By Debbie Strickland
Calydon Inc. has raised $11.9 million for development of its prostate-cancer gene therapy, slated to enter the clinic during the first half of 1998.
The private placement equity financing — enough to fund operations through mid-1999 — was the largest to date for the three-year-old Menlo Park, Calif., firm, which has now raised a total of $15.7 million.
The cash infusion will allow the company to expand its work force to about 30 employees next year from the current 17.
Previous Calydon investor Sequoia Capital, of Menlo Park, participated in the round, along with Genesis Merchant Group, of San Francisco, and Perseus Capital, of Washington. They were joined by a group of undisclosed private individuals.
Calydon's prostate cancer treatment centers on attenuated replication-competent adenovirus (ARCA), an engineered adenovirus that replicates in only one cell type, for example prostate epithelial cells. Genes that function only in those cells are inserted at specific loci in the virus' genome. When the adenovirus enters the target prostate cells, it begins to replicate, churning out thousands of offspring.
Soon the prostate epithelial cells — both cancerous and healthy — explode with virus, releasing thousands of copies to infect other prostate cells. The process is repeated until the prostate epithelium is destroyed, along with any other cancerous cells it might contain. (See BioWorld Today, July 1, 1997, p. 1; and Dec. 26, 1996, p. 1.)
The ARCA platform, according to Calydon, could be applied to any cancer for which a unique cellular marker exists, such as liver, breast and ovarian cancer.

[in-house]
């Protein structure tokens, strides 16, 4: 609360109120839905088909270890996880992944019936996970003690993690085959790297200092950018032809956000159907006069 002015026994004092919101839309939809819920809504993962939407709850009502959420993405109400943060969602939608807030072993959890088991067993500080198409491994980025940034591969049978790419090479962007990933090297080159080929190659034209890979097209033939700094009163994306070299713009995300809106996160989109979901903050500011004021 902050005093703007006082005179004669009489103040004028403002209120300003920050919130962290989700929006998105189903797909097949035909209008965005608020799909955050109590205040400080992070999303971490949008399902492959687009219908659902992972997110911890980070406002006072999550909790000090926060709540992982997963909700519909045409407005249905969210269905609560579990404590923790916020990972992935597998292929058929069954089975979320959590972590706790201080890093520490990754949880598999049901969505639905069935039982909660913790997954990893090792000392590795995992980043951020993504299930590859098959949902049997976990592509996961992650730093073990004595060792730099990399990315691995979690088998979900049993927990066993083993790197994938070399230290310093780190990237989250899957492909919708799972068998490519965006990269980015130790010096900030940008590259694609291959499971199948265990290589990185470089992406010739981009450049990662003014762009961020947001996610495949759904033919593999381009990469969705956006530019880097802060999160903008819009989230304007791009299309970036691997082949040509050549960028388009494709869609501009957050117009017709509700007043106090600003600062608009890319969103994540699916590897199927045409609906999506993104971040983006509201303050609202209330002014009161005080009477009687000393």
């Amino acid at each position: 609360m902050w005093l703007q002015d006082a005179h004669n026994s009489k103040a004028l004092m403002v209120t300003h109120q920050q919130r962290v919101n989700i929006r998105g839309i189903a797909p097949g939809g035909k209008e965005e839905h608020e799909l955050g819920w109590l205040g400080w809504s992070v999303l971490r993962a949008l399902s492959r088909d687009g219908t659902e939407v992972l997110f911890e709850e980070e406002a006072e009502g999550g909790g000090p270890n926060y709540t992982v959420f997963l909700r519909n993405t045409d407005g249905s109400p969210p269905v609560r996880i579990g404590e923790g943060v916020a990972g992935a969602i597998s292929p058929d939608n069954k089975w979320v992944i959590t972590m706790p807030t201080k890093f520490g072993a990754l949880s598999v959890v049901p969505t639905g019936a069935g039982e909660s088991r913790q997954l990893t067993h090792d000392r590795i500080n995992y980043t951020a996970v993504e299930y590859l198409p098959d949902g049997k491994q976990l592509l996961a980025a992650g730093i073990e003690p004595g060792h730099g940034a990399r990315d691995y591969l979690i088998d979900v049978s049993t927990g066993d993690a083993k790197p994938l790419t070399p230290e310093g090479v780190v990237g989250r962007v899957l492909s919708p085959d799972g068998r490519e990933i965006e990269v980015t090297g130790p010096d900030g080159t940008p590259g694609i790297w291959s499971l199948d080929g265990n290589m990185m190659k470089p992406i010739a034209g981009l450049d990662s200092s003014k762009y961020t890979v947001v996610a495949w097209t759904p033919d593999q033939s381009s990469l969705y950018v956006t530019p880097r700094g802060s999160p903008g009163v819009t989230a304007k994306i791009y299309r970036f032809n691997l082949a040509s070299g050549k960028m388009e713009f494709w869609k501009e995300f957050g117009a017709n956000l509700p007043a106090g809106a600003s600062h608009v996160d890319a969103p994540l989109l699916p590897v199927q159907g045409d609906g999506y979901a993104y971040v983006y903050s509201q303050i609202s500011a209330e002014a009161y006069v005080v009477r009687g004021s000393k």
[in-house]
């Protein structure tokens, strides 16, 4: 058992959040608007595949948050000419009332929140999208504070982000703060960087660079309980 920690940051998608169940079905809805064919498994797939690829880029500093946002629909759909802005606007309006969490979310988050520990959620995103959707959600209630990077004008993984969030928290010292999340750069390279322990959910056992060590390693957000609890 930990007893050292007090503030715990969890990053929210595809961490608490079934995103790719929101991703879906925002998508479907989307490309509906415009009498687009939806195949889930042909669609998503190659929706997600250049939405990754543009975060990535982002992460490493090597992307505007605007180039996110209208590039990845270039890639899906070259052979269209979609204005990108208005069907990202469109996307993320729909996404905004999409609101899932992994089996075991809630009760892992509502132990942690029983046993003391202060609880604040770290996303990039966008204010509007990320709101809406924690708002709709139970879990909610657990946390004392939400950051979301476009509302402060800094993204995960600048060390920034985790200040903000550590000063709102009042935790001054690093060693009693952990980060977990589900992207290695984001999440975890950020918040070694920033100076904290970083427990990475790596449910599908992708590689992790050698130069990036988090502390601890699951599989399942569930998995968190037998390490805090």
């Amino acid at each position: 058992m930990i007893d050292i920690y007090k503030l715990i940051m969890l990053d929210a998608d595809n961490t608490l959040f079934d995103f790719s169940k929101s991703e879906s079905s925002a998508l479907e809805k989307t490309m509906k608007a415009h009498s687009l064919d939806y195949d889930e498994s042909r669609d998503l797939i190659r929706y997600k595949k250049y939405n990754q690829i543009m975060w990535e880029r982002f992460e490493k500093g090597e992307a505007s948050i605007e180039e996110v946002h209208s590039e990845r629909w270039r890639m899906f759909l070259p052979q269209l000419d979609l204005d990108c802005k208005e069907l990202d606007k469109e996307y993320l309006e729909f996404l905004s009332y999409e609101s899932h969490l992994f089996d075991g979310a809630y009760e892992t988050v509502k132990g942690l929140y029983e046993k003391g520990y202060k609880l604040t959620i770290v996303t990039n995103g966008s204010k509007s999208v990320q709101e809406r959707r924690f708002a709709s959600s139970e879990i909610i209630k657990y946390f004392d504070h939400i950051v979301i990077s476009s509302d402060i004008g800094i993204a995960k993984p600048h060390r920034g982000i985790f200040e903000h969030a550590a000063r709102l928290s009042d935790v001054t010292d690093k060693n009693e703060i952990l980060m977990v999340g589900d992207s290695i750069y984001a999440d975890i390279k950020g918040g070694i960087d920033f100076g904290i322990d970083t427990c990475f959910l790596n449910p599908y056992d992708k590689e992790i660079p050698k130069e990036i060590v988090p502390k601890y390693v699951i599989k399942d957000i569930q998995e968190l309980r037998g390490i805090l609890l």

The company has made an ARCA virus for primary liver cancer. That therapy is now undergoing animal testing.
Two factors drove the choice of prostate cancer as the initial lead indication, said Daniel Henderson, president and CEO: "The market is so large and the need is so great."
In the U.S., prostate cancer kills more than 40,000 men annually.
In experiments with mice, ARCA caused a one-gram tumor to regress to less than 20 percent its original size. Prostate specific antigen — the primary marker of prostate cancer — dropped to undetectable levels.
The company also has reported in vitro data showing that more than 400 cancerous prostate cells are destroyed for each noncancerous cell destroyed.
Though the company missed its goal of launching its lead product into a Phase I trial in 1997, "on a key business criterion we're ahead," said Henderson.
"Venture capitalists usually expect to spend $20 million before reaching a clinical trial," he said. "We will have spent $4.5 million to $5 million."
The company is "very close" to filing an investigational new drug application, with the clinical trials "targeted for March or April," Henderson said. The trials will be run in collaboration with the department of urology at the Johns Hopkins University Hospital, in Baltimore.
"Staying focused" is what's enabled Calydon to come so far with so little cash, Henderson said. Trials in one cancer indication will prove whether the company's platform technology works or not, while conserving cash.
"We have no reason to believe that if it fails to work for prostate cancer it will work for something else," he said. "We're going to see how good what we've got really is."
The company is in no hurry to partner the product. The financing bought Calydon time to gather clinical data, which, if positive, could "dramatically" drive up the therapy's value to prospective partners, Henderson said. *